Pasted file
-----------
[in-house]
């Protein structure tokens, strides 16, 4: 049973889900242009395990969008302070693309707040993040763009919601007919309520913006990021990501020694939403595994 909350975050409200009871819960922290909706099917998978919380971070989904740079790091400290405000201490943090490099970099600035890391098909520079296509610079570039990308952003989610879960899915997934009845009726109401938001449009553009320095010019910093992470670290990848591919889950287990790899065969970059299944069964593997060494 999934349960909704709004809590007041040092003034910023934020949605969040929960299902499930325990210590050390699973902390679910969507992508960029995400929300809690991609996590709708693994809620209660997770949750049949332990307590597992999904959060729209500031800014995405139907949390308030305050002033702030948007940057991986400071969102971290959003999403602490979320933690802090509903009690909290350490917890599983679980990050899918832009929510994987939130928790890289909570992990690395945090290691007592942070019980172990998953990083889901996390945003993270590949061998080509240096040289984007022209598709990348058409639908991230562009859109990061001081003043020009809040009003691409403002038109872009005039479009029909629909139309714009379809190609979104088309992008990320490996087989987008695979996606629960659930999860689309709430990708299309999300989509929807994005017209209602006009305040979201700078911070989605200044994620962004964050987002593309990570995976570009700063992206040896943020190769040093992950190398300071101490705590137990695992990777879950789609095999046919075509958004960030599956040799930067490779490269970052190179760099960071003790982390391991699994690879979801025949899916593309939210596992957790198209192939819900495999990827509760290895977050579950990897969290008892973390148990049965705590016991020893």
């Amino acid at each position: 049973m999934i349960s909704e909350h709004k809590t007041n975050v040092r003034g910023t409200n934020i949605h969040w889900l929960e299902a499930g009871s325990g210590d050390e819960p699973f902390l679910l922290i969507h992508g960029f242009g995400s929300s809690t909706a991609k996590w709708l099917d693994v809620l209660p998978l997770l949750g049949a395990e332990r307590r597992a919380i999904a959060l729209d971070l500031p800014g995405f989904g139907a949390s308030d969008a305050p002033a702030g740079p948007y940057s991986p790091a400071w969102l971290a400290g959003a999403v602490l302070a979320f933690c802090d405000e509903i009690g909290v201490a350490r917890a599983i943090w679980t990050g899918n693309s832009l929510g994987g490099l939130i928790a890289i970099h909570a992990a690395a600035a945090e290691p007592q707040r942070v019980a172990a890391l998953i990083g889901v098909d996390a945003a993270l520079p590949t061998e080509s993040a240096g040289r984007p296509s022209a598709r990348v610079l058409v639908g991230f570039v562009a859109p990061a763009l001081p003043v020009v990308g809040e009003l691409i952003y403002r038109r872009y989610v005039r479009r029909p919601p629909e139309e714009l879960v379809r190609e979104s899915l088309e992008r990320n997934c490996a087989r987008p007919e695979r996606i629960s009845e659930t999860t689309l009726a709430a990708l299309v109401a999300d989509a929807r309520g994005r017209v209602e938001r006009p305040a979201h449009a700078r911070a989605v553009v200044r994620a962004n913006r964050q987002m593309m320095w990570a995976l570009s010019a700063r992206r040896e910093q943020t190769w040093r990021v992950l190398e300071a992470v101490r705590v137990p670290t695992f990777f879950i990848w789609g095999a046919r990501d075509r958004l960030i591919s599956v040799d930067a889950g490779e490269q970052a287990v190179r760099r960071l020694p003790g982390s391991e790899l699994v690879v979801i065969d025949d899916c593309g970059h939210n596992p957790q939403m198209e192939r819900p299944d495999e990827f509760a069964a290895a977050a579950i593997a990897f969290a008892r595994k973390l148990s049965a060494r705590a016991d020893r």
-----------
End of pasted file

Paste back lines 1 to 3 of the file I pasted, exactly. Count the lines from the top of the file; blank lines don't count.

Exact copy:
[in-house]
């Protein structure tokens, strides 16, 4: 049973889900242009395990969008302070693309707040993040763009919601007919309520913006990021990501020694939403595994 909350975050409200009871819960922290909706099917998978919380971070989904740079790091400290405000201490943090490099970099600035890391098909520079296509610079570039990308952003989610879960899915997934009845009726109401938001449009553009320095010019910093992470670290990848591919889950287990790899065969970059299944069964593997060494 999934349960909704709004809590007041040092003034910023934020949605969040929960299902499930325990210590050390699973902390679910969507992508960029995400929300809690991609996590709708693994809620209660997770949750049949332990307590597992999904959060729209500031800014995405139907949390308030305050002033702030948007940057991986400071969102971290959003999403602490979320933690802090509903009690909290350490917890599983679980990050899918832009929510994987939130928790890289909570992990690395945090290691007592942070019980172990998953990083889901996390945003993270590949061998080509240096040289984007022209598709990348058409639908991230562009859109990061001081003043020009809040009003691409403002038109872009005039479009029909629909139309714009379809190609979104088309992008990320490996087989987008695979996606629960659930999860689309709430990708299309999300989509929807994005017209209602006009305040979201700078911070989605200044994620962004964050987002593309990570995976570009700063992206040896943020190769040093992950190398300071101490705590137990695992990777879950789609095999046919075509958004960030599956040799930067490779490269970052190179760099960071003790982390391991699994690879979801025949899916593309939210596992957790198209192939819900495999990827509760290895977050579950990897969290008892973390148990049965705590016991020893």
């Amino acid at each position: 049973m999934i349960s909704e909350h709004k809590t007041n975050v040092r003034g910023t409200n934020i949605h969040w889900l929960e299902a499930g009871s325990g210590d050390e819960p699973f902390l679910l922290i969507h992508g960029f242009g995400s929300s809690t909706a991609k996590w709708l099917d693994v809620l209660p998978l997770l949750g049949a395990e332990r307590r597992a919380i999904a959060l729209d971070l500031p800014g995405f989904g139907a949390s308030d969008a305050p002033a702030g740079p948007y940057s991986p790091a400071w969102l971290a400290g959003a999403v602490l302070a979320f933690c802090d405000e509903i009690g909290v201490a350490r917890a599983i943090w679980t990050g899918n693309s832009l929510g994987g490099l939130i928790a890289i970099h909570a992990a690395a600035a945090e290691p007592q707040r942070v019980a172990a890391l998953i990083g889901v098909d996390a945003a993270l520079p590949t061998e080509s993040a240096g040289r984007p296509s022209a598709r990348v610079l058409v639908g991230f570039v562009a859109p990061a763009l001081p003043v020009v990308g809040e009003l691409i952003y403002r038109r872009y989610v005039r479009r029909p919601p629909e139309e714009l879960v379809r190609e979104s899915l088309e992008r990320n997934c490996a087989r987008p007919e695979r996606i629960s009845e659930t999860t689309l009726a709430a990708l299309v109401a999300d989509a929807r309520g994005r017209v209602e938001r006009p305040a979201h449009a700078r911070a989605v553009v200044r994620a962004n913006r964050q987002m593309m320095w990570a995976l570009s010019a700063r992206r040896e910093q943020t190769w040093r990021v992950l190398e300071a992470v101490r705590v137990p670290t695992f990777f879950i990848w789609g095999a046919r990501d075509r958004l960030i591919s599956v040799d930067a889950g490779e490269q970052a287990v190179r760099r960071l020694p003790g982390s391991e790899l699994v690879v979801i065969d025949d899916c593309g970059h939210n596992p957790q939403m198209e192939r819900p299944d495999e990827f509760a069964a290895a977050a579950i593997a990897f969290a008892r595994k973390l148990s049965a060494r705590a016991d020893r």